In conclusion, you or your spouse can still own separate property despite being married. Technically speaking a single person's property would all be classified as separate property. However, any of that separate property owned before your marriage would still be classified as separate property even after you become husband and wife. even property that is obtained during the marriage either by gift or inheritance would still be classified as separate property.

What happens if you or your spouse pass away without a will? 

If you or your spouse passed away without a will then the state of Texas will determine how your property is to be divided by following state law on this subject. The legal terminology used to describe a person who dives is a decedent. When you or your spouse die then the surviving spouse would stand to be the primary person who receives property out of a will or intestate distribution. Dying intestate refers to passing away without a will.

Let's assume a situation where your spouse passes away without a will. The law in Texas says that their Community property would go to you if you all have no other children or descendants. In the alternative, even if you do have children if all of your spouse's children are also your children then all of their Community property would still go to you. Finally, if your spouse had children with more than one person then you would keep your 1/2 share the community estate of your spouse, and then the other children would get the other half share.

What happens if you or your spouse pass away with a will?

Assuming that the will in place is declared valid by the probate court, it is that document that will control how your loved one's estate is handled after he or she passes away. The trouble is that to change the title to some types of property they will be admitted into the probate process. You would need to apply to admit their world of probate with the probate court in the county where your spouse lived or passed away. The first step in the process would be the court would need to look at the will and determine whether or not it is valid. If this is the process you expect to go through then I would recommend going to the county clerk's website to verify the costs of applying with the probate court. 

Many people are surprised to learn that most probate courts will not allow you to proceed to file this application without the assistance of an attorney. Without a doubt, hiring an attorney will increase the costs of probating a will. However, an attorney can help you avoid mistakes and speed up the process by filing paperwork on time and proceeding along the timeline of the court. Also, I have worked with many people who have attempted to save time and money for their families by attempting to maneuver property or around in such a way that makes it unnecessary to go to probate the will. An example of this would be owning your home under a right of survivorship where the property would automatically go to the spouse that survives.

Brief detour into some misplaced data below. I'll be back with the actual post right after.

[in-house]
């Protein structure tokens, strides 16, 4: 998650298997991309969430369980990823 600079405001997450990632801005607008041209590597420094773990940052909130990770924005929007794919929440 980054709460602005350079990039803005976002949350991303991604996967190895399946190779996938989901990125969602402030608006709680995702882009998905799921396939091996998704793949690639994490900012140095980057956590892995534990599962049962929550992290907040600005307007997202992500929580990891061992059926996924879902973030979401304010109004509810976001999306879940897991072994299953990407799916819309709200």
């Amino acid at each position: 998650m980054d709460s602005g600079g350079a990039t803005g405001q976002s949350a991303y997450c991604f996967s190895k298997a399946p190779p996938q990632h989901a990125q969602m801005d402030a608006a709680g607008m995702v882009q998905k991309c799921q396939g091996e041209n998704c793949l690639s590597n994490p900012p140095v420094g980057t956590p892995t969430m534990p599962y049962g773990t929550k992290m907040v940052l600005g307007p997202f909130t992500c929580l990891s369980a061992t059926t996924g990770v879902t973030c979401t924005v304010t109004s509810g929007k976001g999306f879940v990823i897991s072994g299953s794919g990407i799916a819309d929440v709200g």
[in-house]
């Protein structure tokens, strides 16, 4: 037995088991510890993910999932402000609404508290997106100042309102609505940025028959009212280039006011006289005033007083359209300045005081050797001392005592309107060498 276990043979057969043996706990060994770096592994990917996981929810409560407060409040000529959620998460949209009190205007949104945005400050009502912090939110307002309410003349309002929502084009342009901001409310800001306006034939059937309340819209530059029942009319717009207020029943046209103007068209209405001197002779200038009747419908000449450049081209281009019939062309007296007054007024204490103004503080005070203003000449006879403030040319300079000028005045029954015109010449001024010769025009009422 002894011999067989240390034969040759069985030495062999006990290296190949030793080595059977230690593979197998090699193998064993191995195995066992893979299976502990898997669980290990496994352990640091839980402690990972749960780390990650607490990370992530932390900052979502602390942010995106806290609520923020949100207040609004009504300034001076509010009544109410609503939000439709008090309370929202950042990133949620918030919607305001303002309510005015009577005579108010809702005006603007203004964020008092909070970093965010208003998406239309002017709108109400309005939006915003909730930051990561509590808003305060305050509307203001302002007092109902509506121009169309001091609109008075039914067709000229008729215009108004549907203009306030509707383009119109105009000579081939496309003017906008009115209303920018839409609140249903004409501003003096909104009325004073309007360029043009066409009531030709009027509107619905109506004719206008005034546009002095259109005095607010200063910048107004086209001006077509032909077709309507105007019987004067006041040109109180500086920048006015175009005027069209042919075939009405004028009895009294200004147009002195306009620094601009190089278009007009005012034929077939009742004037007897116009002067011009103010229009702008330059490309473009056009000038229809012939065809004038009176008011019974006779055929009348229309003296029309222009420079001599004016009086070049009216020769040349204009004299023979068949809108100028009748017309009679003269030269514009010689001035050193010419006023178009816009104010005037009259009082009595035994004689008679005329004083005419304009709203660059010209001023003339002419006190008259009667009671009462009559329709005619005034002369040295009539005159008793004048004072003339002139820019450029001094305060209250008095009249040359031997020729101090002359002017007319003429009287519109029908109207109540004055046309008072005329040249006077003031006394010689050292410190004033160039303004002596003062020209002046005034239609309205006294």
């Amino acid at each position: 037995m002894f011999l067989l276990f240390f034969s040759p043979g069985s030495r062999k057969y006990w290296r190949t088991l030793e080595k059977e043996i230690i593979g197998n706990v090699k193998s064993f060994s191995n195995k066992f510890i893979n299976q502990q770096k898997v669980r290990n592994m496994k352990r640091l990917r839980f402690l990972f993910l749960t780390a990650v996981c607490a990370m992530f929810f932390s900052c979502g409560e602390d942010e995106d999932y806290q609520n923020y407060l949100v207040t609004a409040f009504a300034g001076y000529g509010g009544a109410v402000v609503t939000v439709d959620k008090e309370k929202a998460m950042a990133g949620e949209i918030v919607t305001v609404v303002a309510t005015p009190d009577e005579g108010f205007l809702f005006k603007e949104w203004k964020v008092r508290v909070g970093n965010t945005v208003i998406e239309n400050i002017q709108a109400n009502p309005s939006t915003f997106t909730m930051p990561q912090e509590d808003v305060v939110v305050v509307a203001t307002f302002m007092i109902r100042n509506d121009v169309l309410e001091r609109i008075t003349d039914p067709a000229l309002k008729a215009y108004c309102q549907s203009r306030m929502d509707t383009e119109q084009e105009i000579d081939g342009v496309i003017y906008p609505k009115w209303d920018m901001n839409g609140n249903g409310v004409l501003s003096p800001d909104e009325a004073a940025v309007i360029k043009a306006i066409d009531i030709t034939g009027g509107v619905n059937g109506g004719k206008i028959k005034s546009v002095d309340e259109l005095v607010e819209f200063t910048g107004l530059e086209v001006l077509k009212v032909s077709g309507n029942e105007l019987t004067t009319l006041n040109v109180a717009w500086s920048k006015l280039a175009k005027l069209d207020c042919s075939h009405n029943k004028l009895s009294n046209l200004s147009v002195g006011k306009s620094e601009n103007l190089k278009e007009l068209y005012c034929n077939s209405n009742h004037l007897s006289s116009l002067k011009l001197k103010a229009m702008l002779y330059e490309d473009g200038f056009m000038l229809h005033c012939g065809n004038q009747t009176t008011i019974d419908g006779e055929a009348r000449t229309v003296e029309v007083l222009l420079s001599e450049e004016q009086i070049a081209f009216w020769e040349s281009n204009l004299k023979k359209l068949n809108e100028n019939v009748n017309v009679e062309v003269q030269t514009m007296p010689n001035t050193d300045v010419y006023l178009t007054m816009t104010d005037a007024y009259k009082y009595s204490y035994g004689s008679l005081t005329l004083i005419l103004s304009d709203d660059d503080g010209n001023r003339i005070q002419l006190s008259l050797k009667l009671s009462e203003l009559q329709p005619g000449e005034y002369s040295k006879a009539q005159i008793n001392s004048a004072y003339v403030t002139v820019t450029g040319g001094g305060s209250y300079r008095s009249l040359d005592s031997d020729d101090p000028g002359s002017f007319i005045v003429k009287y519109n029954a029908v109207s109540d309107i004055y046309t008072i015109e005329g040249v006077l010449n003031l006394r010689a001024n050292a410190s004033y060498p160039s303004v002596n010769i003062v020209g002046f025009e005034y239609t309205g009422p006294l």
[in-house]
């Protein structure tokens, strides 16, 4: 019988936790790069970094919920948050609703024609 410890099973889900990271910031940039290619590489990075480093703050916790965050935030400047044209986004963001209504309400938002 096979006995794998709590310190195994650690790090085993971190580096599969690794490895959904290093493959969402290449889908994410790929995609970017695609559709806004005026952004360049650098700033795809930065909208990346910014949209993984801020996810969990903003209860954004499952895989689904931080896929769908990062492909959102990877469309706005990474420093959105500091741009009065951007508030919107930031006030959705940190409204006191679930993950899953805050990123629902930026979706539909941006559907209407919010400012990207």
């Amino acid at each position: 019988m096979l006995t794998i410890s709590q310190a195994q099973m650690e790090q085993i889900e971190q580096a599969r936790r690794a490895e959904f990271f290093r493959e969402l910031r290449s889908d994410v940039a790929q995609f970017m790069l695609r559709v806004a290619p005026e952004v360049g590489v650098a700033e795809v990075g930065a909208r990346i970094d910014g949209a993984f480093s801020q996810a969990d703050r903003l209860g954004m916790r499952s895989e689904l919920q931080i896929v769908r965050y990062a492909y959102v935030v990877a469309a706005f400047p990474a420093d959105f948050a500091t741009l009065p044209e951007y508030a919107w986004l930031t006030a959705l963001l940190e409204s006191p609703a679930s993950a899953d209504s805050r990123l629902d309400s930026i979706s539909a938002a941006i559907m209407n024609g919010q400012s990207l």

What is a transfer on a death deed?

A relatively new development over the past few years is the allowance of a transfer on death deed to help and donors avoid having their family need to go through probate after their death to transfer property. Specifically, the transfer on death deed would allow your spouse to name and a beneficiary who will receive any property described in the deed after your spouse has passed away. Keep in mind that the transfer on death deed must be recorded with the deed records in their home county before your spouse passing away. 

As long as you are living then you can continue to live in your home after a transfer on death deed is executed. For example, your spouse could continue to live in the home even after the transfer on death deed is executed. Your spouse would still be the full owner of the home which means that you all would still need to pay taxes and maintain the home. Nothing is stopping you from selling the house, either. However, keep in mind that if the home is sold then whoever is listed as the beneficiary in the transfer on death deed would receive nothing at the time of your spouse's death.

An important thing to keep in mind is that the transfer on the death deed will trump your will. for example, if your will states that you are vacation home goes to your daughter and the transfer of death deed names your nephew as a beneficiary in the lake home then your lake home will go to your nephew regardless of which one of the documents came into being the first period you would then be able to transfer title to the lake home without having to go through probate first period any property that is classified as real estate regardless of whether or not it has a mortgage can be transferred at the death when you or your spouse draft and record a properly executed transfer on death deed.